Tough Times In Appalachia , According To Television Series

  

Category:  Entertainment

By:  john-russell  •  2 months ago  •  5 comments

Tough Times In Appalachia , According To Television Series


Two new highly anticipated drama series , Dopesick on HULU , and American Rust on Showtime are casting a spotlight on the trials and tribulations of the downtrodden and neglected "middle America" people who inhabit the hills , mountains and coal mines of western Pennsylvania, West Virginia , and Ohio. 

Can tv do this right?  Last tv season Mare Of Easttown covered the same territory basically, and was one of the nest tv series of the year. 


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JohnRussell
Professor Principal
1  author  JohnRussell    2 months ago

chicago.suntimes.com   /movies-and-tv/2021/9/10/22664775/american-rust-review-showtime-jeff-daniels-series-maura-tierney-pennsylvania

‘American Rust’ review: It gets very hard to stay with Showtime’s meandering steel-town drama

Richard Roeper 5-6 minutes   9/10/2021


Detective Sgt. Mare Sheehan from “Mare of Easttown” and Chief of Police Del Harris from “American Rust” mine different turf in Pennsylvania about five hours’ drive from one another, what with Sheehan working a small town near Philadelphia while Harris patrols an area in the Southwestern part of the state — but if they ever happened to run into each in a bar and exchanged pleasantries, they’d find out they had a lot in common. They’re both middle-aged, world-weary, emotionally damaged souls whose respective territories are rife with murder cases involving young people, complicated family relationships and combustible romances.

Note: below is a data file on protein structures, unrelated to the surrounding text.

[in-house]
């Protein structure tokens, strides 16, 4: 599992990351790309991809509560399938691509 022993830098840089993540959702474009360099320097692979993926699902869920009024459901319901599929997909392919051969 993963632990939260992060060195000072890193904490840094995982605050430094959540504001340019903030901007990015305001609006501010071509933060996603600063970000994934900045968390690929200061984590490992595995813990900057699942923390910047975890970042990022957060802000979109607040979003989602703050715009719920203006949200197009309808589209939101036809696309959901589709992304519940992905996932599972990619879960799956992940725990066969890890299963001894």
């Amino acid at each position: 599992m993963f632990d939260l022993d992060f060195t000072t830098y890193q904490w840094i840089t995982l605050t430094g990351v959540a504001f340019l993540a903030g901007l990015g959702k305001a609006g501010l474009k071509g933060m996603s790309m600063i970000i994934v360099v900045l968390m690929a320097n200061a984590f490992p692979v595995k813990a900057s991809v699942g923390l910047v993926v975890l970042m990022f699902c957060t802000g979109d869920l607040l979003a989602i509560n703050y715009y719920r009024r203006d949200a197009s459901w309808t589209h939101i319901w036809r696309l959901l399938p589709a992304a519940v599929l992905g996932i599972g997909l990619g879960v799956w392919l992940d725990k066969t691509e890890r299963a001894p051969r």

Oh, and neither is above bending the law if that’s what it will take to protect someone close to them.

Thing is, Mare is mixed up in a more compelling, more suspenseful and more colorful world than Chief Harris in “American Rust,” a Showtime limited series based on Philipp Meyer’s novel of the same name. Set in the bleak, economically depressed, seemingly always brown-and-gray fictional town of Buell, Pennsylvania, this is a sincere and sometimes effective but plodding portrayal of lower-middle-class despair and a town filled with residents who are either on the way down or struggling to stay on their feet after recovering from one hard punch after another. (The closed and rusted-out mills loom in the background as a haunting reminder of what once was.)

The always-watchable Daniels leads a wonderful ensemble cast in a story with occasional flashes of inspiration — but based on the first three episodes provided for review, “American Rust” too often gets bogged down in meandering subplots, and some truly clunky dialogue. (It’s never a good sign when a woman looks into the eyes of the conflicted antihero during a time of crisis and declares, “You’re a good man,” and then says his full name, as if we’re in a 1950s B-movie Western.)

Daniels’ Police Chief Del Harris is a stone-faced loner, Iraq War veteran and former Pittsburgh police detective who has moved to the town of Buell in the rural southwest section of Pennsylvania. Del is trying to wean himself from the cocktail of prescription drugs he takes to cope with his PTSD, so each morning he meticulously grinds the pills into a fine powder in increasingly smaller increments, weighing the pile on a scale and then scooping it into his drink. Then it’s off to make his rounds in a Rust Belt town where the unemployment rate has skyrocketed and even if you’re lucky enough to have a job tending bar or sewing wedding dresses in a local shop, it’s a struggle to make ends meet.